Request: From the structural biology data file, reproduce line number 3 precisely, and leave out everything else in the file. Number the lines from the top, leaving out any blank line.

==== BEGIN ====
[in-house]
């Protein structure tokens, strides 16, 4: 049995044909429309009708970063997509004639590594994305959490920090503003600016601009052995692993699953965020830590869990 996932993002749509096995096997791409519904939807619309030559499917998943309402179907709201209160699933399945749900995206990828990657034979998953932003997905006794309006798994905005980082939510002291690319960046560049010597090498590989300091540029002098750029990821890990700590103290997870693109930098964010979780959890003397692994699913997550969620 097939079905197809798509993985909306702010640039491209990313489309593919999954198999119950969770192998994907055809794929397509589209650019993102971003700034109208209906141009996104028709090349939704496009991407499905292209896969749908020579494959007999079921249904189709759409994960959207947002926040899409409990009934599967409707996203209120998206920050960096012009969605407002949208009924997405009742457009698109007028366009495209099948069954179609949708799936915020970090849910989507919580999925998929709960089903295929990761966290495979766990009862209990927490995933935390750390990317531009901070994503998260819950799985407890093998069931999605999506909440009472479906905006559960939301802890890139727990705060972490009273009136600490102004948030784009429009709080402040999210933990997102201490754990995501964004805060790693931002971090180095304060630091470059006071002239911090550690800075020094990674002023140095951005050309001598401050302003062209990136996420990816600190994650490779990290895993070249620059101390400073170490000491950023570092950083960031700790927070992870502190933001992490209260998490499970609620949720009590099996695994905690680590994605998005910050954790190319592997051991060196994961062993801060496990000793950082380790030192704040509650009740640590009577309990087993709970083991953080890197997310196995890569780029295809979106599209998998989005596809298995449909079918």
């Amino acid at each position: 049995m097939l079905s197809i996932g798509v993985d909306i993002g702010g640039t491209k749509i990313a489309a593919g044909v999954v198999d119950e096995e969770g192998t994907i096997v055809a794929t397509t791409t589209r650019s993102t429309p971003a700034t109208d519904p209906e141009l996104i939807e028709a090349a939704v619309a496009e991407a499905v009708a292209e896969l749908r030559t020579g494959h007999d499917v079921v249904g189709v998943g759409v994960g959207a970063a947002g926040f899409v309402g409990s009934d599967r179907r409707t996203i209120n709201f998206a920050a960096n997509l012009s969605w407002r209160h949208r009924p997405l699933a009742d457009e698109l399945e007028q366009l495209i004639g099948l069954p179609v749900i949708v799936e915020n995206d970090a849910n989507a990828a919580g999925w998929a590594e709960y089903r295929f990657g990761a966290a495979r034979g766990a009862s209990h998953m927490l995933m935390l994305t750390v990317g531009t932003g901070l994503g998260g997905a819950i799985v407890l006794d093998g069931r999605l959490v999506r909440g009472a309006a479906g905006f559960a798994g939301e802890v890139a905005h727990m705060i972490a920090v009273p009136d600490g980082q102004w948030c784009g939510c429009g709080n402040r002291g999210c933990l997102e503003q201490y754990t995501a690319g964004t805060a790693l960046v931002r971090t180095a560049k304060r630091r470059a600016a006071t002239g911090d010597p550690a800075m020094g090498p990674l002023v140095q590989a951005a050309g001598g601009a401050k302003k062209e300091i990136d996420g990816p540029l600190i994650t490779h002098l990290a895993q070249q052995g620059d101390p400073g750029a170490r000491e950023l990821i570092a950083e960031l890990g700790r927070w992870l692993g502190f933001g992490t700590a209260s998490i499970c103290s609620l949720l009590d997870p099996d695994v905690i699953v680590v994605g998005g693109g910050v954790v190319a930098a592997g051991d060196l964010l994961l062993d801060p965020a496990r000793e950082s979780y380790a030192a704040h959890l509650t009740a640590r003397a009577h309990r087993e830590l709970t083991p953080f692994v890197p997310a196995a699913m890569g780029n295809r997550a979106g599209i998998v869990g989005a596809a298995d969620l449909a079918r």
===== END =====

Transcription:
């Amino acid at each position: 049995m097939l079905s197809i996932g798509v993985d909306i993002g702010g640039t491209k749509i990313a489309a593919g044909v999954v198999d119950e096995e969770g192998t994907i096997v055809a794929t397509t791409t589209r650019s993102t429309p971003a700034t109208d519904p209906e141009l996104i939807e028709a090349a939704v619309a496009e991407a499905v009708a292209e896969l749908r030559t020579g494959h007999d499917v079921v249904g189709v998943g759409v994960g959207a970063a947002g926040f899409v309402g409990s009934d599967r179907r409707t996203i209120n709201f998206a920050a960096n997509l012009s969605w407002r209160h949208r009924p997405l699933a009742d457009e698109l399945e007028q366009l495209i004639g099948l069954p179609v749900i949708v799936e915020n995206d970090a849910n989507a990828a919580g999925w998929a590594e709960y089903r295929f990657g990761a966290a495979r034979g766990a009862s209990h998953m927490l995933m935390l994305t750390v990317g531009t932003g901070l994503g998260g997905a819950i799985v407890l006794d093998g069931r999605l959490v999506r909440g009472a309006a479906g905006f559960a798994g939301e802890v890139a905005h727990m705060i972490a920090v009273p009136d600490g980082q102004w948030c784009g939510c429009g709080n402040r002291g999210c933990l997102e503003q201490y754990t995501a690319g964004t805060a790693l960046v931002r971090t180095a560049k304060r630091r470059a600016a006071t002239g911090d010597p550690a800075m020094g090498p990674l002023v140095q590989a951005a050309g001598g601009a401050k302003k062209e300091i990136d996420g990816p540029l600190i994650t490779h002098l990290a895993q070249q052995g620059d101390p400073g750029a170490r000491e950023l990821i570092a950083e960031l890990g700790r927070w992870l692993g502190f933001g992490t700590a209260s998490i499970c103290s609620l949720l009590d997870p099996d695994v905690i699953v680590v994605g998005g693109g910050v954790v190319a930098a592997g051991d060196l964010l994961l062993d801060p965020a496990r000793e950082s979780y380790a030192a704040h959890l509650t009740a640590r003397a009577h309990r087993e830590l709970t083991p953080f692994v890197p997310a196995a699913m890569g780029n295809r997550a979106g599209i998998v869990g989005a596809a298995d969620l449909a079918r």